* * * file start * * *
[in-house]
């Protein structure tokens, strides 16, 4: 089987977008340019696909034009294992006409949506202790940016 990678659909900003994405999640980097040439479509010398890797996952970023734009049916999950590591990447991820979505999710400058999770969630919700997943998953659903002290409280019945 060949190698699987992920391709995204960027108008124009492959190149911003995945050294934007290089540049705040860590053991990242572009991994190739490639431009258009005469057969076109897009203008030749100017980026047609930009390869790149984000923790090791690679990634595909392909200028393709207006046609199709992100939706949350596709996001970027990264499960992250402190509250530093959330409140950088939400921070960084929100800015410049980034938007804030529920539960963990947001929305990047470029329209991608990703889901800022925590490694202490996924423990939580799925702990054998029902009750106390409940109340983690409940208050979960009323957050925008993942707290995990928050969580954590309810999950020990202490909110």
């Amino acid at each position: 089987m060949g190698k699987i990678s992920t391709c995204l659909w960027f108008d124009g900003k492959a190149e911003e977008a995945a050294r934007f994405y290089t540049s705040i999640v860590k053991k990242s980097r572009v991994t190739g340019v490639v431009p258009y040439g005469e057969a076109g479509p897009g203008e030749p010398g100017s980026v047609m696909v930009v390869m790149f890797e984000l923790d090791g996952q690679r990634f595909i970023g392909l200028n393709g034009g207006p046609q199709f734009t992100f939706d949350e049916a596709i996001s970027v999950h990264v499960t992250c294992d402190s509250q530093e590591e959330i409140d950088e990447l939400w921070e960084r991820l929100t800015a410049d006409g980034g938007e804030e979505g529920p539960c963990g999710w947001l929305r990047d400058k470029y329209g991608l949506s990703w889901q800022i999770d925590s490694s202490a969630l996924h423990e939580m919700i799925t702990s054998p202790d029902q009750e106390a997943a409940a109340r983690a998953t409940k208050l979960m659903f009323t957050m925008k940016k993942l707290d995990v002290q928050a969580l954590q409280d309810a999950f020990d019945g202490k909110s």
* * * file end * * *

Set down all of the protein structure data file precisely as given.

[in-house]
């Protein structure tokens, strides 16, 4: 089987977008340019696909034009294992006409949506202790940016 990678659909900003994405999640980097040439479509010398890797996952970023734009049916999950590591990447991820979505999710400058999770969630919700997943998953659903002290409280019945 060949190698699987992920391709995204960027108008124009492959190149911003995945050294934007290089540049705040860590053991990242572009991994190739490639431009258009005469057969076109897009203008030749100017980026047609930009390869790149984000923790090791690679990634595909392909200028393709207006046609199709992100939706949350596709996001970027990264499960992250402190509250530093959330409140950088939400921070960084929100800015410049980034938007804030529920539960963990947001929305990047470029329209991608990703889901800022925590490694202490996924423990939580799925702990054998029902009750106390409940109340983690409940208050979960009323957050925008993942707290995990928050969580954590309810999950020990202490909110």
């Amino acid at each position: 089987m060949g190698k699987i990678s992920t391709c995204l659909w960027f108008d124009g900003k492959a190149e911003e977008a995945a050294r934007f994405y290089t540049s705040i999640v860590k053991k990242s980097r572009v991994t190739g340019v490639v431009p258009y040439g005469e057969a076109g479509p897009g203008e030749p010398g100017s980026v047609m696909v930009v390869m790149f890797e984000l923790d090791g996952q690679r990634f595909i970023g392909l200028n393709g034009g207006p046609q199709f734009t992100f939706d949350e049916a596709i996001s970027v999950h990264v499960t992250c294992d402190s509250q530093e590591e959330i409140d950088e990447l939400w921070e960084r991820l929100t800015a410049d006409g980034g938007e804030e979505g529920p539960c963990g999710w947001l929305r990047d400058k470029y329209g991608l949506s990703w889901q800022i999770d925590s490694s202490a969630l996924h423990e939580m919700i799925t702990s054998p202790d029902q009750e106390a997943a409940a109340r983690a998953t409940k208050l979960m659903f009323t957050m925008k940016k993942l707290d995990v002290q928050a969580l954590q409280d309810a999950f020990d019945g202490k909110s």